After a historic dive into the old city of Jerusalem, we decided to go to the new city, home to two museums on the history of Israel and the Holocaust. Yes, I am fully aware of the irony of this post. We went to the new city to learn about the old city. When in Jerusalem, I guess.
The Israel Museum
A huge complex, the Israel Museum is home to many internationally-renowned treasures. The most prized of all those pieces, the Dead Sea Scrolls, is held in a majestic white dome.
Thousands of fragments of written scrolls were discovered near the Dead Sea in 1946. About 20 percent of the written pieces were biblical texts. A small number have been well-preserved, most notably the Great Isaiah Scroll. Written in Hebrew, it is the oldest complete copy of the book of Isaiah. Today it lies in the hands of the museum.
The grandeur of these scrolls is magnified by the architecture that houses it. The beautiful white dome is juxtaposed with a granite black wall to symbolize the Sons of Light and the Sons of Darkness. The museum also developed an audio play to highlight life during the time period ~400 BCE.
The rest of the museum was too overwhelming for my five-hours-of-sleep-jet-lagged brain to handle, so I mostly zombied my way through it. You could spend weeks in that museum, piecing together different parts of history from reliving ancient history through important archeological findings to contemplating modern art to viewing classic Islamic architecture.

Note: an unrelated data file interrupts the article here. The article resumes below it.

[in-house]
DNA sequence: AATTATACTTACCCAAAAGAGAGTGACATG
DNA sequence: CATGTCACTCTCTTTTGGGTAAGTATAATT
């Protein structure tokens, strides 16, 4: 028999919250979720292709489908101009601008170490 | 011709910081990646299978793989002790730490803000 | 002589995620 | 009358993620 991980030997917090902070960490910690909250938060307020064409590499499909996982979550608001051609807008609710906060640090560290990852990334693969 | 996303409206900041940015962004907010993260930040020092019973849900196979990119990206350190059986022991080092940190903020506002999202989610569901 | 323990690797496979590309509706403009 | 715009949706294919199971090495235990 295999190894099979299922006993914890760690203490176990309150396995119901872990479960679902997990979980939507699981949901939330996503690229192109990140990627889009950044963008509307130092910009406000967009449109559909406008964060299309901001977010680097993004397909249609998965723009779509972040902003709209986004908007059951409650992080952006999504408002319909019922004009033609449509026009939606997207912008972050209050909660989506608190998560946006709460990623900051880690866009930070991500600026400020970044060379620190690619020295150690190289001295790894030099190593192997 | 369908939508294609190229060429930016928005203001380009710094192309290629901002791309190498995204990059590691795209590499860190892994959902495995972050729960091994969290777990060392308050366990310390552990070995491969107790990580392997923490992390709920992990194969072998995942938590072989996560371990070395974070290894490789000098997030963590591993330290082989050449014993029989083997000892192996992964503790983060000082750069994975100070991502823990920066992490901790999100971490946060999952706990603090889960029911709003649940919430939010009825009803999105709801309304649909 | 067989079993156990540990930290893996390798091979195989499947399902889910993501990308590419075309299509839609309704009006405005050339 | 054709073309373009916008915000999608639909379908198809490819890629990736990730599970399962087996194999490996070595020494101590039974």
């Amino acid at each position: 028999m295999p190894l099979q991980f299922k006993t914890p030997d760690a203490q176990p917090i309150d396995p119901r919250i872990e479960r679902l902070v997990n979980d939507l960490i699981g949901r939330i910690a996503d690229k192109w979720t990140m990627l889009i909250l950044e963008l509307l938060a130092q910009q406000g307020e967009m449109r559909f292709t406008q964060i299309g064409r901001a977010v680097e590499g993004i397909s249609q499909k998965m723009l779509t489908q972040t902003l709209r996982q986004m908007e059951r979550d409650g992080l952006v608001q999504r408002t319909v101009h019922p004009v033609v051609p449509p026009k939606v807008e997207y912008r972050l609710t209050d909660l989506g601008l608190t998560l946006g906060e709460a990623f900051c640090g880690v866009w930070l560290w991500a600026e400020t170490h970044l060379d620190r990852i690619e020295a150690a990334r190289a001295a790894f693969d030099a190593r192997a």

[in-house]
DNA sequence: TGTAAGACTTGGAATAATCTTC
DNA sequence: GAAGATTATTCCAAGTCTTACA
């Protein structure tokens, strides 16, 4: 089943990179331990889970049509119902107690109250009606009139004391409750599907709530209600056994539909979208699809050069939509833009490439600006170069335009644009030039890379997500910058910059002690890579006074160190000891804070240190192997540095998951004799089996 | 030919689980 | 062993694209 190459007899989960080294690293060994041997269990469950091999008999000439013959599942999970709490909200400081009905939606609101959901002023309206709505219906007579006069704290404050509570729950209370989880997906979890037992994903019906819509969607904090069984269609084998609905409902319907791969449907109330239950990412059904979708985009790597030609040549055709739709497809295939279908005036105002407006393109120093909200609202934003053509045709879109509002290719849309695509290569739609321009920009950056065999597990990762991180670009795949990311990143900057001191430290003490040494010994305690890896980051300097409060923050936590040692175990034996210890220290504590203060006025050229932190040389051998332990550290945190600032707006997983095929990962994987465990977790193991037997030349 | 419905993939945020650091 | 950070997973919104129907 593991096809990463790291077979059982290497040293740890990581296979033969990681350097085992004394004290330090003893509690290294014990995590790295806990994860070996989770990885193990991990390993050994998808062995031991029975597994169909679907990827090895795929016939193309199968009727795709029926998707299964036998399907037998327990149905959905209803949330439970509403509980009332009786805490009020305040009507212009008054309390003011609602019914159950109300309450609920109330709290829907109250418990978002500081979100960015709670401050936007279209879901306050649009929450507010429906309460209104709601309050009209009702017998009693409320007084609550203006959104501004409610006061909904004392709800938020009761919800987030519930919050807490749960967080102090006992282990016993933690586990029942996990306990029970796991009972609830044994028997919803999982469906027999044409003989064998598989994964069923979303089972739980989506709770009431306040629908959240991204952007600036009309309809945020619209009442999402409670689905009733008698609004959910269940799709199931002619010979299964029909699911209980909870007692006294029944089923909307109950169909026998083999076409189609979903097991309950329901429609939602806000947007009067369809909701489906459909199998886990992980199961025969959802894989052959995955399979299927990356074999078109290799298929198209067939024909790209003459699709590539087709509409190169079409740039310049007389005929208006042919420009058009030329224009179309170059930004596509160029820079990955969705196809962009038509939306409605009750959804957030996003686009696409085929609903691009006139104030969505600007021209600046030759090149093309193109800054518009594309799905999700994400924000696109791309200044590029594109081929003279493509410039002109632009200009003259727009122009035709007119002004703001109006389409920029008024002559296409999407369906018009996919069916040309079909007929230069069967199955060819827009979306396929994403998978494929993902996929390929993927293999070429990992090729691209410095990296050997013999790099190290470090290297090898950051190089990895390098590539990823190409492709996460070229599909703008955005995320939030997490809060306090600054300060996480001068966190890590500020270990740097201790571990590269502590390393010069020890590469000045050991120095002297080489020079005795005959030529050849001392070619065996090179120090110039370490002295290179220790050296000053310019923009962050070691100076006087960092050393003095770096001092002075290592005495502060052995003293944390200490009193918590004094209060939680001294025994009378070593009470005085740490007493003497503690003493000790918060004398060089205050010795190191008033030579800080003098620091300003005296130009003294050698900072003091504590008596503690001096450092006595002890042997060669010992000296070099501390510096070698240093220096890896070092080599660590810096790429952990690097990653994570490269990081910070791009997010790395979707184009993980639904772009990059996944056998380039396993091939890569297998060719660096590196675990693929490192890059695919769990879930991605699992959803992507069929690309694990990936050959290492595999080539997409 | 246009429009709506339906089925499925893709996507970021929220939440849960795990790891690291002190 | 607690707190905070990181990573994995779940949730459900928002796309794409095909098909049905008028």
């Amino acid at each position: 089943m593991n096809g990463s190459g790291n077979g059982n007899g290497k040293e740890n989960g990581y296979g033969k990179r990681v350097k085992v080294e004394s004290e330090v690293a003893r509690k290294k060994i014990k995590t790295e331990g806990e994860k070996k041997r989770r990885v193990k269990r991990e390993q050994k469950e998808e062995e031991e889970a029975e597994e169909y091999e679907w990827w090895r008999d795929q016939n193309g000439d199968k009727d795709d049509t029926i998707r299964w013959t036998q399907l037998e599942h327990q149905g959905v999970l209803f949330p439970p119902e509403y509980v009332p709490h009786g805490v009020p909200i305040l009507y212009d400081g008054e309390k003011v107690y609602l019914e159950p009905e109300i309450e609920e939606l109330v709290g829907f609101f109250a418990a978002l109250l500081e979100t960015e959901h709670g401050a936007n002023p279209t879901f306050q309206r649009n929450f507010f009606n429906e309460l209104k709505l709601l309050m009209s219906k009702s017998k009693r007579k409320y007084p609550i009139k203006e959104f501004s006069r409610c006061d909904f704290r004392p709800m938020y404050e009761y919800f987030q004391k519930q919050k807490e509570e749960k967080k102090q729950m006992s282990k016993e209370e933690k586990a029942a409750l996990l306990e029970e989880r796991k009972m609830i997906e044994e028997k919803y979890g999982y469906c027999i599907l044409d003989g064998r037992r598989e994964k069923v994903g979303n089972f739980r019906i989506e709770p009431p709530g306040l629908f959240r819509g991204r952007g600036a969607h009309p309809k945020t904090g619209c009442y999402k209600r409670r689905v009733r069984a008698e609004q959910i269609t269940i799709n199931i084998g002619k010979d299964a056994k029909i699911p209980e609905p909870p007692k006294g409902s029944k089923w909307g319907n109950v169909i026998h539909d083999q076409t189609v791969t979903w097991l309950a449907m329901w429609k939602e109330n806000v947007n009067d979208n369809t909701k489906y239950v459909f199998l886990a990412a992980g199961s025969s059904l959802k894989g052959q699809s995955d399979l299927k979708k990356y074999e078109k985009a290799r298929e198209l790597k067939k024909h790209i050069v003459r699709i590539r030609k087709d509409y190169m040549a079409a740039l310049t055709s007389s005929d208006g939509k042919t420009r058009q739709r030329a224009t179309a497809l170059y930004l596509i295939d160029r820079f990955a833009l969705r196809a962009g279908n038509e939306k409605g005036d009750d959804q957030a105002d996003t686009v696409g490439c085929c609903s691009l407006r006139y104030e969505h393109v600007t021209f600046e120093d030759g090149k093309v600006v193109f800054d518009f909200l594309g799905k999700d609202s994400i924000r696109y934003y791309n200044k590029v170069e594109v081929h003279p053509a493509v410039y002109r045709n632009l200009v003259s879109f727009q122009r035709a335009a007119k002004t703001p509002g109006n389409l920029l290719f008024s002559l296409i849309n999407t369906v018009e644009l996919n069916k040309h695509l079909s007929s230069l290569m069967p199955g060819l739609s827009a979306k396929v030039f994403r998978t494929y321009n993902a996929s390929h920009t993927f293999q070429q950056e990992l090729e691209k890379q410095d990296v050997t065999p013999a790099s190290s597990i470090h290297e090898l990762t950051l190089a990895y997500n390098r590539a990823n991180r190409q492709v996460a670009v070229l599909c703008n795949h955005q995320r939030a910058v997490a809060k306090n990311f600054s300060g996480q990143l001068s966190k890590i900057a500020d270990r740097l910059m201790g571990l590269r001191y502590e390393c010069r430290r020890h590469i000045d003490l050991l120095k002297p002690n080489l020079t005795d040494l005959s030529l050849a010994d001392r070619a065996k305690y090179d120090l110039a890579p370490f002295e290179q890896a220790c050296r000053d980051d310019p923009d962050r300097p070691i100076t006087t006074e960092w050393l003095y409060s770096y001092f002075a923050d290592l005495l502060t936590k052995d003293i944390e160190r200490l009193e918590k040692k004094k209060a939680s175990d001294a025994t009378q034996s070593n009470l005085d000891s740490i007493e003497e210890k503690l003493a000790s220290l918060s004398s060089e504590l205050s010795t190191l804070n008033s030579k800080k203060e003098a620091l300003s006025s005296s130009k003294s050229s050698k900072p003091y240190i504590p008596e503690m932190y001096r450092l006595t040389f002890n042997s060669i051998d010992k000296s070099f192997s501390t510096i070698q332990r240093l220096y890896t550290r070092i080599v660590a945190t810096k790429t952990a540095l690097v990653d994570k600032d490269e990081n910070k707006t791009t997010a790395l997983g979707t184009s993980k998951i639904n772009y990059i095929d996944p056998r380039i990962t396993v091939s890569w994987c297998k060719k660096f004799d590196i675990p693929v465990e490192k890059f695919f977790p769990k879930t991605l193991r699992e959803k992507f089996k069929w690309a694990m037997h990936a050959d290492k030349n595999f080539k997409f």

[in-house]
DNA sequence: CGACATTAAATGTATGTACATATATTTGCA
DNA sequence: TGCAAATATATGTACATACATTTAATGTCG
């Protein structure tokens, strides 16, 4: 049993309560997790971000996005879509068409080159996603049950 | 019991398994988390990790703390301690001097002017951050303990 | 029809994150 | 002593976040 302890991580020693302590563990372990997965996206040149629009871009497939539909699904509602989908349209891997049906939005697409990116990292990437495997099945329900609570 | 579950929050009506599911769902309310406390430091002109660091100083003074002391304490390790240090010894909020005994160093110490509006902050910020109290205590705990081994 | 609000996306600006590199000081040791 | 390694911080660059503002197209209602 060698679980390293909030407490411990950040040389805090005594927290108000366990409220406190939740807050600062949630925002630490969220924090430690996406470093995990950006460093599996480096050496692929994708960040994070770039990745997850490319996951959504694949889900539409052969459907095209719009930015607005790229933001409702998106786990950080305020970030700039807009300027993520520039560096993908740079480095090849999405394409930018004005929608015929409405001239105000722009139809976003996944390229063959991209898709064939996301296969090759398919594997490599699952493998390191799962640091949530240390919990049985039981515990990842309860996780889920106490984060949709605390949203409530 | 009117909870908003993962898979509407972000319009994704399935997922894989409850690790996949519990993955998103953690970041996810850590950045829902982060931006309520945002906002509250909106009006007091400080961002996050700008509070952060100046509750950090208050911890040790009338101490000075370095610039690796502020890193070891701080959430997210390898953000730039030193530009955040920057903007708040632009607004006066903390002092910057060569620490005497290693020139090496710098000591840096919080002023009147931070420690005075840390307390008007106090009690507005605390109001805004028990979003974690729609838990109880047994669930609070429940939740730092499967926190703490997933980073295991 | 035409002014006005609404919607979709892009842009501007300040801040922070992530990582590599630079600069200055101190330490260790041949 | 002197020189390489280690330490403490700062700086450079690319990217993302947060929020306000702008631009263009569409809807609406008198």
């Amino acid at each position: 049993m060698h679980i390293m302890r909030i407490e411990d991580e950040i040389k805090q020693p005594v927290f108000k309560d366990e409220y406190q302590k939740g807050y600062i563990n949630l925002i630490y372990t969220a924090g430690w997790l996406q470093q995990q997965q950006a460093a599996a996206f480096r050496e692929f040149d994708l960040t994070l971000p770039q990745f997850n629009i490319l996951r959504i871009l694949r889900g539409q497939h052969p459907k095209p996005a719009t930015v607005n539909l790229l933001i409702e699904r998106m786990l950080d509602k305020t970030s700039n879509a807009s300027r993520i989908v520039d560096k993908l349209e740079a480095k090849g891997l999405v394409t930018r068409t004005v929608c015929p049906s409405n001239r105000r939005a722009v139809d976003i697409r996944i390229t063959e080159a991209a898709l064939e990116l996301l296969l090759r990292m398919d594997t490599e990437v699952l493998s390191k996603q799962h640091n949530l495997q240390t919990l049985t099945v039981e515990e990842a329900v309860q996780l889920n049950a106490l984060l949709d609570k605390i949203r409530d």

The Art Garden
My favorite part was wandering through the Art Garden, which features modern and abstract sculptures. The beautiful pieces were placed within a Japanese Zen garden and against the backdrop of the rolling Israeli hills.
One part of the museum that was really fun to enjoy was in the art garden. Pieces were donated from all over the world. I’ll let the works of art speak for themselves. Okay, I’m also including a few words, because I’m me and I like to write.
Not pictured: a giant apple core and a flying rabbit, among many other strange and beautiful pieces.
Yad Vashem, the World Holocaust Remembrance Center